The thinking behind Selekt DSM, according to Gilad, is what people love about vinyl is that it is tactile and touchable and so Linn wanted to bring some of that feeling of vinyl’s “feel” into the realms of streaming and I love that the new Selekt DSM is useable WITHOUT the need for an app…though one is available of course. What I also like about the new unit is the inclusion of a new version of Linn’s “Space Optimisation” tech (which Lin and I heard in its original form many years ago in Paris) allowing the system to optimise for different room shapes and room layouts.

Adrian Choong (pictured below and in charge of product design) spoke to us about the configurability of the new Selekt and how performance and feel for the end user had been paramount. You can read more about the Selekt in our news item here but what I took from Adrian’s talk was the modularity and the fact that the design allows for upgrades down the line with the addition of specific cartridges (though I think Linn miss a trick in not calling them Kartridges) – buy the base unit and configure as you wish with headphone amp cartridge, class D amp cartridge and even a 5.1 unit. The base unit includes a MM/MC phonostage too and this is interesting in that it runs in the digital domain (shock horror to traditionalists I’m sure, but as Gilad points out, Linn have always used whatever technology they feel delivers the best results for the end user). There is also the option to upgrade the DAC module included in the base module to Katalyst level, again using a slot in cartridge, making life for the user and retailer pretty simple. The unit does look very nice and has six buttons that are configurable on the front top, a large OLED display that is in black and white (no album art, which I quite like) and a big Knob which allows for not just volume control but also for pause, resume, and cycling through connections. I like this move away from the absolute ned to use an app though if you do want to see album art etc then you can use an app. I found the unit accessible, easy to fathom, clean and clear in use. I also liked that the Selekt is the same footprint as the LP 12 and that it is designed to sit on top of furniture rather than being hidden away on a shelf. Price is £4K for the base model, £5250 with the amp Kartridge (that’s what I’m going to kall them as it follows Linn tradition) added and you can add another £1500 if you want to go the whole hog and add the Katalyst DAC Kartridge. It begins shipping today early October but enjoys its launch today, the 20th September.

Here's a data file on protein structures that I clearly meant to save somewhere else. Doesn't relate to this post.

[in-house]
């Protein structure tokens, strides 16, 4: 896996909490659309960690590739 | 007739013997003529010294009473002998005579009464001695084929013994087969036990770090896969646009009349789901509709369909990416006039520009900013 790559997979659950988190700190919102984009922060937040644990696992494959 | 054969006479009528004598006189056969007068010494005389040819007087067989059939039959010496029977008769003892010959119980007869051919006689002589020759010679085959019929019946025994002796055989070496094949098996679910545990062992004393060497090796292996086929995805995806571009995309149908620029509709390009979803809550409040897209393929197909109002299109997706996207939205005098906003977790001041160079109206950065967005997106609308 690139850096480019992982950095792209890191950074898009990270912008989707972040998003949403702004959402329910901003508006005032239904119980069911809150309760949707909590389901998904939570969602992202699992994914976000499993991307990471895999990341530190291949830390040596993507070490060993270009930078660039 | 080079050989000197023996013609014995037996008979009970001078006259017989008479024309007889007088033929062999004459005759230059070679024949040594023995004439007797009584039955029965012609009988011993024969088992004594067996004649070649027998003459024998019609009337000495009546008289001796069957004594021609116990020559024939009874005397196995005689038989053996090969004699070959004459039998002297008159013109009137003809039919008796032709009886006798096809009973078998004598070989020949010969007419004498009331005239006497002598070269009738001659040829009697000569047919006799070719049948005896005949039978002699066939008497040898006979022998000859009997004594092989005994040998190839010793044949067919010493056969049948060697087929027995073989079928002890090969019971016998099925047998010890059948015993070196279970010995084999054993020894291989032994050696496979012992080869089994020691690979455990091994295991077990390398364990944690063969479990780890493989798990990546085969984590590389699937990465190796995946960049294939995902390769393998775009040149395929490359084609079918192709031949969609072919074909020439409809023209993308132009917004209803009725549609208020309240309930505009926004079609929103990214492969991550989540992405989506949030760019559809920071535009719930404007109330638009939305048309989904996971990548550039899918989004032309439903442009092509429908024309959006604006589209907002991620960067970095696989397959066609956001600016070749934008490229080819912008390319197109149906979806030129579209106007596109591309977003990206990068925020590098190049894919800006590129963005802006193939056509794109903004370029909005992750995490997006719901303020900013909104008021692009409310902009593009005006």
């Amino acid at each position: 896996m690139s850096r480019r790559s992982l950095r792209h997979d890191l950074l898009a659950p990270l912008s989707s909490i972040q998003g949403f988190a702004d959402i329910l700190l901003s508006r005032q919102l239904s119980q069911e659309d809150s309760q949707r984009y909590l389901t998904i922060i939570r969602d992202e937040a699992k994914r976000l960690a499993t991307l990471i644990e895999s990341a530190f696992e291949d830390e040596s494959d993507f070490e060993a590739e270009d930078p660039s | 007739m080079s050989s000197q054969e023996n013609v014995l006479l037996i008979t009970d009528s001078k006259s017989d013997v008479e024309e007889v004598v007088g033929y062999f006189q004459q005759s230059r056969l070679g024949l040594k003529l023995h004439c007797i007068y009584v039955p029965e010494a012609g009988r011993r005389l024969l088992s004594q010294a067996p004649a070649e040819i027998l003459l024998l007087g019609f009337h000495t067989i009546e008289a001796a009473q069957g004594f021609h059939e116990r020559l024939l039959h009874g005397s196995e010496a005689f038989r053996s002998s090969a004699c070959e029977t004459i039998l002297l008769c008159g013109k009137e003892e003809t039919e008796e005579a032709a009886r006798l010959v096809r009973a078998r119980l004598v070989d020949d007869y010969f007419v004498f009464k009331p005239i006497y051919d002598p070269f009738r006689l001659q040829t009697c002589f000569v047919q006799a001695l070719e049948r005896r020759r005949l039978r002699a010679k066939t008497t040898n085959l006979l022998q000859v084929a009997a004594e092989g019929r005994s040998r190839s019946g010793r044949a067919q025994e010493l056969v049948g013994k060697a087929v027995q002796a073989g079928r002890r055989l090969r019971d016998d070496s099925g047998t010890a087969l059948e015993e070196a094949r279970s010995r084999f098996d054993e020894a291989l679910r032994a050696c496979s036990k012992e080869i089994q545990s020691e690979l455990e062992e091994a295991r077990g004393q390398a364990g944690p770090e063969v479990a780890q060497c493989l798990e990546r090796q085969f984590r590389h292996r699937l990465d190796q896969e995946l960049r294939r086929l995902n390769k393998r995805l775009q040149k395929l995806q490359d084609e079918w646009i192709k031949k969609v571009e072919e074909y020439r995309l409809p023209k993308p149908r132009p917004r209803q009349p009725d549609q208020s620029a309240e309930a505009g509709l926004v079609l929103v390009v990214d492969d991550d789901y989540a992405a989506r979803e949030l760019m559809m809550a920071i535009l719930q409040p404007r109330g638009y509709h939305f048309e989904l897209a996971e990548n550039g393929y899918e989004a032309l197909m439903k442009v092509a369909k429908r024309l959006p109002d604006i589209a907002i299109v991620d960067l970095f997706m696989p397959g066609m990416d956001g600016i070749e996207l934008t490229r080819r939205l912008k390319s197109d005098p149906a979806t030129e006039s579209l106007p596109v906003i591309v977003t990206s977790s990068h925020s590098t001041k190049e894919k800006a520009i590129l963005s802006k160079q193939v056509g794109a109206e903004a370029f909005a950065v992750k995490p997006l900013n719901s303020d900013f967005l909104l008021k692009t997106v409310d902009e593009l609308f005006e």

Personally, I like this new unit and feel that it is aimed directly, as Gilad previously mentioned in his intro’, at new customers who love music and who are looking for a one box solution (just add speakers and/or record player) but also for folk looking to dabble in the whole streaming experience.

We obviously had a listen to the Selekt DSM and it is very good when compared to the competition, even in its base form. If I wasn’t the kind of person who loves lots of boxes for my Hifi (read audiophile nerd) this would certainly be on my shopping shortlist of units to try in the home. It’s stylish, simple, configurable, tactile and has just enough of that nerd-appeal to be relevant for the dyed in the wool audiophile. Like it or not, this kind of all in one product is surely the future of music reproduction in the home and I for one applaud Linn and others for recognising and embracing this fact.

Presentation of the new product over we were treated to a tour of the factory, it was smaller than I expected, but staff looked happy, were keen to talk to us and the machinery was suitably impressive. Here’s the pics from the tour which I know is what readers really want to see…